One of our favourite nostalgic car shows in any country is Classic Japan, which is held in Melbourne, Australia in December every year. Melbourne is 1000 km away from JNC‘s Australian HQ in Sydney, so it’s also an opportunity to gather some friends for a weekend away of good food and great cars.
As we headed south, our nostalgic convoy consisted of the Barrel Bros Cedric, the JNC Project Hakosuka, and the lovely Hako and Kenmeri of my good mates Mark and Brad. I’m sure you’ll agree, that your choice of road trip companions is quite important!
The JNC Hakosuka ran like a champ all the way down and back. 1000 kms, and a full day of Nissan straight-six induction noise later, we arrive in cosmopolitan Melbourne, for the Classic Japan show.
Organised by the Toyota Car Club of Victoria, it’s a professionally-run show that’s getting bigger and better every year, with 550 cars in display.
But as always, it’s the staggering variety of cars, with pretty much all of the nostalgic j-tin car clubs showing up and displaying all manner of cars that you simply never see. So you’ll spot a R130 Luce Rotary Coupe (Mazda’s only FWD rotary, and also the only car every fitted with the unicorn 13A rotary), and it’s parked next to one of the two Cosmo Sports at the show.
One of the Cosmos was the rarer, short wheelbase early model, of which there were only 343 made.
Naturally, all the vintage Skylines had to park next to each other. Joining us at the show, was the latest addition to Australia’s Hako community, a lovely KGC10. It’s new owner only received the car off the boat a week ago, and moved heaven and earth to get the car registered, so that it could be at the show.
Parked just opposite the Cosmo was a wonderfully well-preserved, period-correct MR2, complete with the ultra-rare JDM roof rack option (and the owner has two). Being able to pore over things like this really make the long drive worthwhile. AW11 otaku, this dude is your king.
Nearby was the the JDMParts Autozam AZ-1. Only a small number of these gull-winged, mid-engined turbo kei-cars were made in the early 90s. This particular one has been enhanced with a Ford RS200-esque vintage bodykit from Madhouse, and the wheels and stance set it all off to a tee.
Spotted at the JDMParts stand were some JDM rarities, like a 10-inch AC Courreges from the early 80s, rather dwarfed by an ex-Le Mans Rays Volk centrelock.
This Toyota Sports 800 was sandwiched between a Cosmo and a Century, for the ultimate in Aichi contrasts. The owner of this car owns a few other modern sports cars, “but the little Toyota is the most fun.” Amen.
And being a show organised by the Toyota club, you can bet that there was plenty of Nagoya eye candy everywhere you looked.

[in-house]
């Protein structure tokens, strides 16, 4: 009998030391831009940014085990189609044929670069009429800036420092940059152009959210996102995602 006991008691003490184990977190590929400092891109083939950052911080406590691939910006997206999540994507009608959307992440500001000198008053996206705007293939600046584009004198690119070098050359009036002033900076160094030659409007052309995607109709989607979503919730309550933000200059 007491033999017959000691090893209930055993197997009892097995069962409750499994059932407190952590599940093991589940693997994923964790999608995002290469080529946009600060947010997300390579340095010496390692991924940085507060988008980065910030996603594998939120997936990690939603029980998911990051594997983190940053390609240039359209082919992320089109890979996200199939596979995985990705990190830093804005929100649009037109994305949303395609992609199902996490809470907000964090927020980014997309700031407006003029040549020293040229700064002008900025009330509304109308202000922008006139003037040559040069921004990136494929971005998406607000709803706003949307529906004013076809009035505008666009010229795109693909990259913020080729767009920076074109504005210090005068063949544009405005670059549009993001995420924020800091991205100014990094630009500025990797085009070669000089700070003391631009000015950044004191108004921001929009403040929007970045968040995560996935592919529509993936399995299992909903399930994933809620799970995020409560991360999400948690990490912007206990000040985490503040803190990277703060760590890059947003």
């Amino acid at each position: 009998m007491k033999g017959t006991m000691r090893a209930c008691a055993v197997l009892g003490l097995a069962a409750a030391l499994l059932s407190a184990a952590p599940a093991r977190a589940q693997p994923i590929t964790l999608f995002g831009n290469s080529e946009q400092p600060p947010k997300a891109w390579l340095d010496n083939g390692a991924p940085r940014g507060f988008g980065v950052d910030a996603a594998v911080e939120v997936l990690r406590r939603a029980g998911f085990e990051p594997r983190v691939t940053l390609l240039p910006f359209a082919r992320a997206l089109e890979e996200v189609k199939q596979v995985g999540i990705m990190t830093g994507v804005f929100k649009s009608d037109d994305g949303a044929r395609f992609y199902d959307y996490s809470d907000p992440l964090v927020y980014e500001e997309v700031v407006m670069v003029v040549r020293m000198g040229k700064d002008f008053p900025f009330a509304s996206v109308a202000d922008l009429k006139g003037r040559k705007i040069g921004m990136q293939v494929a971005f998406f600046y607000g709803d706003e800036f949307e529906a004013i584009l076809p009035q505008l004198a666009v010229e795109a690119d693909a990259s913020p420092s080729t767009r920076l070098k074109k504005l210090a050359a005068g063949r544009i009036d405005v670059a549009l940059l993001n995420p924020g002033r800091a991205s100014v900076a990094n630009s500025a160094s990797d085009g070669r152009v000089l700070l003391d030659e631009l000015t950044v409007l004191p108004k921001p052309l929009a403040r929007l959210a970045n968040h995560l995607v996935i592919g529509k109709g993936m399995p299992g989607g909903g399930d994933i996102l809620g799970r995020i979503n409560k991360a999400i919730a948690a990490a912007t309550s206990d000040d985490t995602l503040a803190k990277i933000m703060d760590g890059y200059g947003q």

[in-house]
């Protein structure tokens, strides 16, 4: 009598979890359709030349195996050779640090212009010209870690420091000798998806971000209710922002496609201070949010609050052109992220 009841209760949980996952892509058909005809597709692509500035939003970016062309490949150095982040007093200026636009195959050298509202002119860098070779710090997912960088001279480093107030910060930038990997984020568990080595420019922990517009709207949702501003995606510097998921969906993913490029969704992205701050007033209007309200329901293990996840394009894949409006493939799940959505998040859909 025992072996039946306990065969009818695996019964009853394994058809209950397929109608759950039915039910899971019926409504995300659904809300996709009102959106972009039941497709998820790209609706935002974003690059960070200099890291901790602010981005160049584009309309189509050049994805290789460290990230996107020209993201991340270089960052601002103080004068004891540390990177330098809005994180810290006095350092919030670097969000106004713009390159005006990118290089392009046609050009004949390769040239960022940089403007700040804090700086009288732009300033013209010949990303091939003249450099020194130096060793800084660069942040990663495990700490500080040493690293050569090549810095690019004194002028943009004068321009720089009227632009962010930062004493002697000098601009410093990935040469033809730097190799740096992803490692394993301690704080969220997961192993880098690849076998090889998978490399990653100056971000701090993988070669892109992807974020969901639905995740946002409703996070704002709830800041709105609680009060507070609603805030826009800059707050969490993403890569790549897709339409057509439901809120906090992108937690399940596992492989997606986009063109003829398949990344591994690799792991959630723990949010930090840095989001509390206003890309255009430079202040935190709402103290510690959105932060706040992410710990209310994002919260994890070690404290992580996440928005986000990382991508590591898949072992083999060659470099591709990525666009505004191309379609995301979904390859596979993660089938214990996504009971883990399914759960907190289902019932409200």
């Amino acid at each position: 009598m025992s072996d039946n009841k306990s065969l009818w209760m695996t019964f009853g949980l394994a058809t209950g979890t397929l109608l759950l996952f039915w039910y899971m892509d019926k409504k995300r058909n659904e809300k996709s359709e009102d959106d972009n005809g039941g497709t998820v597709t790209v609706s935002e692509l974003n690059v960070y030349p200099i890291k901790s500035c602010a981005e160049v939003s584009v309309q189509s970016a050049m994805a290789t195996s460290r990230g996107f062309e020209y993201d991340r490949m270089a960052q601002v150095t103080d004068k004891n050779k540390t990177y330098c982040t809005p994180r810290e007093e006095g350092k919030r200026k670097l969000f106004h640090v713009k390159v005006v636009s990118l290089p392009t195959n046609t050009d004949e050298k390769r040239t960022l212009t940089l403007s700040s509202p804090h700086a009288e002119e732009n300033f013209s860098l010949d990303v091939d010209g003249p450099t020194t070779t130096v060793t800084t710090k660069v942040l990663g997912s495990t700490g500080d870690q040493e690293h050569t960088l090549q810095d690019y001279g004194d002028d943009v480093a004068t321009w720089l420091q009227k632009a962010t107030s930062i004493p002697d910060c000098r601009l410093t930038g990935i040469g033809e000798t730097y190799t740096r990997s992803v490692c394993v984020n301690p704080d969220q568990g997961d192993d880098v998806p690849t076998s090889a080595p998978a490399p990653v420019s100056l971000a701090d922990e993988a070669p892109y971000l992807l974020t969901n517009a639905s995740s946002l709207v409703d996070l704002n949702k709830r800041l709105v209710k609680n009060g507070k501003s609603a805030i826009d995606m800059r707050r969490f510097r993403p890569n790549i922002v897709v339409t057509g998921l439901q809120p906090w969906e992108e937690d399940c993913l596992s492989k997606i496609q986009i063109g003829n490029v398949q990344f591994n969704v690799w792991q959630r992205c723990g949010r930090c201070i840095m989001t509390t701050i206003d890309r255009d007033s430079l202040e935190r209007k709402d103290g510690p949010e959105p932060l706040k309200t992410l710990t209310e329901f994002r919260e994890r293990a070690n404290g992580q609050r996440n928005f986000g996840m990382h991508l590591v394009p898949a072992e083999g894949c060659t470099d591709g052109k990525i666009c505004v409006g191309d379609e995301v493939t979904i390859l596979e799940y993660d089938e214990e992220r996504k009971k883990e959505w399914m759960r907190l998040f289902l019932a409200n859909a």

If Sydney is the Hako capital of the world (outside Japan), then Melbourne could lay claim to being the nostalgic Celica capital. Daruma and TRD Racing Jackets as far as the eye could see! All beautiful examples, too.
This one was a common favourite. He too, drove 1000kms from Adelaide to be at the show.
At JNC, we’re big fans of Mitsubishi’s big brawler coupe, the GTO, so it’s good to see them begin to appear at shows.
The rest of the show was an eclectic mix of everything from neoclassic Miatas to the truly vintage, like this Honda 360, with its diminutive twin-cylinder engine dwarfed by the spare tyre in the engine bay.
Vintage competition cars were represented by a period-correct Galant GTO and a lovely Violet 160J, both finished in liveries that raced in Australia’s Southern Cross Rally.
Now here’s a rarity. In Australia, the Holden Piazza got a scathing reception from the Aussie motoring press, it was undercut in price by both the Prelude and the Celica, and as a result, they are quite a rare sight. But here’s one, rolling tastefully low on Work Equips and showing off its lovely Giugiaro curves.
From there, we go to the more upright lines of the S54B Skyline. The Prince Club is quite active and always puts up a good showing.
There was also a smattering of really nice survivor-spec cars too, from a lovely 80s Supra. to a 60s Cedric wagon. The latter was a tank, with everything seemingly made of really thick metal.
I haven’t seen one of these in years, but this show had not one, but two mint Corolla 4WD wagons. This one was super clean and trailered to the show.
With almost 600 interesting cars, it really is hard to do justice when you’re reporting on this show. With the sheer variety of marques and styles, half a day isn’t really long enough to take it all in. We’ll definitely be back again next year. If there are any Sydney-based JNCers who’d like to cruise down with us in early Dec 2017 for next year’s show, get in touch!